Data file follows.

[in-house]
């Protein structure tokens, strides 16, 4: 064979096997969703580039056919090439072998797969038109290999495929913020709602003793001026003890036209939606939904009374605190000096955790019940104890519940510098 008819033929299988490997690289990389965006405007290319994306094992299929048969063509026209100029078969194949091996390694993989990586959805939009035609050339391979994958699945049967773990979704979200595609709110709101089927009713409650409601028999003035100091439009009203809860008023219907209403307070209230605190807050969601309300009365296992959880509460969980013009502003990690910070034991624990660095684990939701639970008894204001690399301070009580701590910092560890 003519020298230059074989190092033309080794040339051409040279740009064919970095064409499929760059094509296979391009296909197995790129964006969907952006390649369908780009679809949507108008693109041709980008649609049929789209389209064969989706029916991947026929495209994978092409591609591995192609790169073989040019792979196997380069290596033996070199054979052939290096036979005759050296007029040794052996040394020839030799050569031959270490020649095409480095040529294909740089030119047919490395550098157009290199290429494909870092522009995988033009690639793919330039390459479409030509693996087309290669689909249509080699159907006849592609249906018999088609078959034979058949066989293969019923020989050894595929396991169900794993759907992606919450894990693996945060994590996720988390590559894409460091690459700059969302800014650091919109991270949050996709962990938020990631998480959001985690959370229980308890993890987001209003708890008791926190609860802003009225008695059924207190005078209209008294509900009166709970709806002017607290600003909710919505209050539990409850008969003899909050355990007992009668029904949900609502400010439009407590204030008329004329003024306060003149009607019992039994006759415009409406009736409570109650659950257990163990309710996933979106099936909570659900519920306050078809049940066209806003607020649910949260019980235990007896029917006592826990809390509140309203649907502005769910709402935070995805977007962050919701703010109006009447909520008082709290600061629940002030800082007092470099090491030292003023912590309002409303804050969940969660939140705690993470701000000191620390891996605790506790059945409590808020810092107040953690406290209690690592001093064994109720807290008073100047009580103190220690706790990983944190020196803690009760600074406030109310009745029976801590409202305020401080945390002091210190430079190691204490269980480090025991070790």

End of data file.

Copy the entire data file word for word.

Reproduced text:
[in-house]
């Protein structure tokens, strides 16, 4: 064979096997969703580039056919090439072998797969038109290999495929913020709602003793001026003890036209939606939904009374605190000096955790019940104890519940510098 008819033929299988490997690289990389965006405007290319994306094992299929048969063509026209100029078969194949091996390694993989990586959805939009035609050339391979994958699945049967773990979704979200595609709110709101089927009713409650409601028999003035100091439009009203809860008023219907209403307070209230605190807050969601309300009365296992959880509460969980013009502003990690910070034991624990660095684990939701639970008894204001690399301070009580701590910092560890 003519020298230059074989190092033309080794040339051409040279740009064919970095064409499929760059094509296979391009296909197995790129964006969907952006390649369908780009679809949507108008693109041709980008649609049929789209389209064969989706029916991947026929495209994978092409591609591995192609790169073989040019792979196997380069290596033996070199054979052939290096036979005759050296007029040794052996040394020839030799050569031959270490020649095409480095040529294909740089030119047919490395550098157009290199290429494909870092522009995988033009690639793919330039390459479409030509693996087309290669689909249509080699159907006849592609249906018999088609078959034979058949066989293969019923020989050894595929396991169900794993759907992606919450894990693996945060994590996720988390590559894409460091690459700059969302800014650091919109991270949050996709962990938020990631998480959001985690959370229980308890993890987001209003708890008791926190609860802003009225008695059924207190005078209209008294509900009166709970709806002017607290600003909710919505209050539990409850008969003899909050355990007992009668029904949900609502400010439009407590204030008329004329003024306060003149009607019992039994006759415009409406009736409570109650659950257990163990309710996933979106099936909570659900519920306050078809049940066209806003607020649910949260019980235990007896029917006592826990809390509140309203649907502005769910709402935070995805977007962050919701703010109006009447909520008082709290600061629940002030800082007092470099090491030292003023912590309002409303804050969940969660939140705690993470701000000191620390891996605790506790059945409590808020810092107040953690406290209690690592001093064994109720807290008073100047009580103190220690706790990983944190020196803690009760600074406030109310009745029976801590409202305020401080945390002091210190430079190691204490269980480090025991070790």